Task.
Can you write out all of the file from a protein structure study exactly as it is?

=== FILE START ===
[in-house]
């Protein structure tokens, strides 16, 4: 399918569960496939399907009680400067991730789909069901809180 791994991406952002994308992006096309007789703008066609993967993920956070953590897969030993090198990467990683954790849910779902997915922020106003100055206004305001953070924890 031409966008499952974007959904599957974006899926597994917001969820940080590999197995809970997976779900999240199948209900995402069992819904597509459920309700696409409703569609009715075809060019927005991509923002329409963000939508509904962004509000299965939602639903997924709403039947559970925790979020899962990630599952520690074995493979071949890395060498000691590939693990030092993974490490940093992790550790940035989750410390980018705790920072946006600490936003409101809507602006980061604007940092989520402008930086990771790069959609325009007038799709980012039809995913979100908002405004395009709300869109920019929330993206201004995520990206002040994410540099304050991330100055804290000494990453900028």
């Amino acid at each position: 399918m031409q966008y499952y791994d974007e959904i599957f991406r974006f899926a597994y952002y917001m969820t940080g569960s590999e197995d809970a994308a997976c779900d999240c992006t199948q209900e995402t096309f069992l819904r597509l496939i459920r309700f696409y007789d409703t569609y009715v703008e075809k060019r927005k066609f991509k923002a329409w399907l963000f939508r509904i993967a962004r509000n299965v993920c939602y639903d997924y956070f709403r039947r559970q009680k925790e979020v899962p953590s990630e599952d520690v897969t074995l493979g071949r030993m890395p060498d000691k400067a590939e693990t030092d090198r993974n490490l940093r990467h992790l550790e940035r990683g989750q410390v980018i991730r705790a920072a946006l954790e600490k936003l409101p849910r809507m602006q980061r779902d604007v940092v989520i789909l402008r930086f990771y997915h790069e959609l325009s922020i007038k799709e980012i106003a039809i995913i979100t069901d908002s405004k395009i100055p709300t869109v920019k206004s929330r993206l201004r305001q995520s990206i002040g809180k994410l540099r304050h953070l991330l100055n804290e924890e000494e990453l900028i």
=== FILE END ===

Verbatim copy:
[in-house]
């Protein structure tokens, strides 16, 4: 399918569960496939399907009680400067991730789909069901809180 791994991406952002994308992006096309007789703008066609993967993920956070953590897969030993090198990467990683954790849910779902997915922020106003100055206004305001953070924890 031409966008499952974007959904599957974006899926597994917001969820940080590999197995809970997976779900999240199948209900995402069992819904597509459920309700696409409703569609009715075809060019927005991509923002329409963000939508509904962004509000299965939602639903997924709403039947559970925790979020899962990630599952520690074995493979071949890395060498000691590939693990030092993974490490940093992790550790940035989750410390980018705790920072946006600490936003409101809507602006980061604007940092989520402008930086990771790069959609325009007038799709980012039809995913979100908002405004395009709300869109920019929330993206201004995520990206002040994410540099304050991330100055804290000494990453900028």
């Amino acid at each position: 399918m031409q966008y499952y791994d974007e959904i599957f991406r974006f899926a597994y952002y917001m969820t940080g569960s590999e197995d809970a994308a997976c779900d999240c992006t199948q209900e995402t096309f069992l819904r597509l496939i459920r309700f696409y007789d409703t569609y009715v703008e075809k060019r927005k066609f991509k923002a329409w399907l963000f939508r509904i993967a962004r509000n299965v993920c939602y639903d997924y956070f709403r039947r559970q009680k925790e979020v899962p953590s990630e599952d520690v897969t074995l493979g071949r030993m890395p060498d000691k400067a590939e693990t030092d090198r993974n490490l940093r990467h992790l550790e940035r990683g989750q410390v980018i991730r705790a920072a946006l954790e600490k936003l409101p849910r809507m602006q980061r779902d604007v940092v989520i789909l402008r930086f990771y997915h790069e959609l325009s922020i007038k799709e980012i106003a039809i995913i979100t069901d908002s405004k395009i100055p709300t869109v920019k206004s929330r993206l201004r305001q995520s990206i002040g809180k994410l540099r304050h953070l991330l100055n804290e924890e000494e990453l900028i």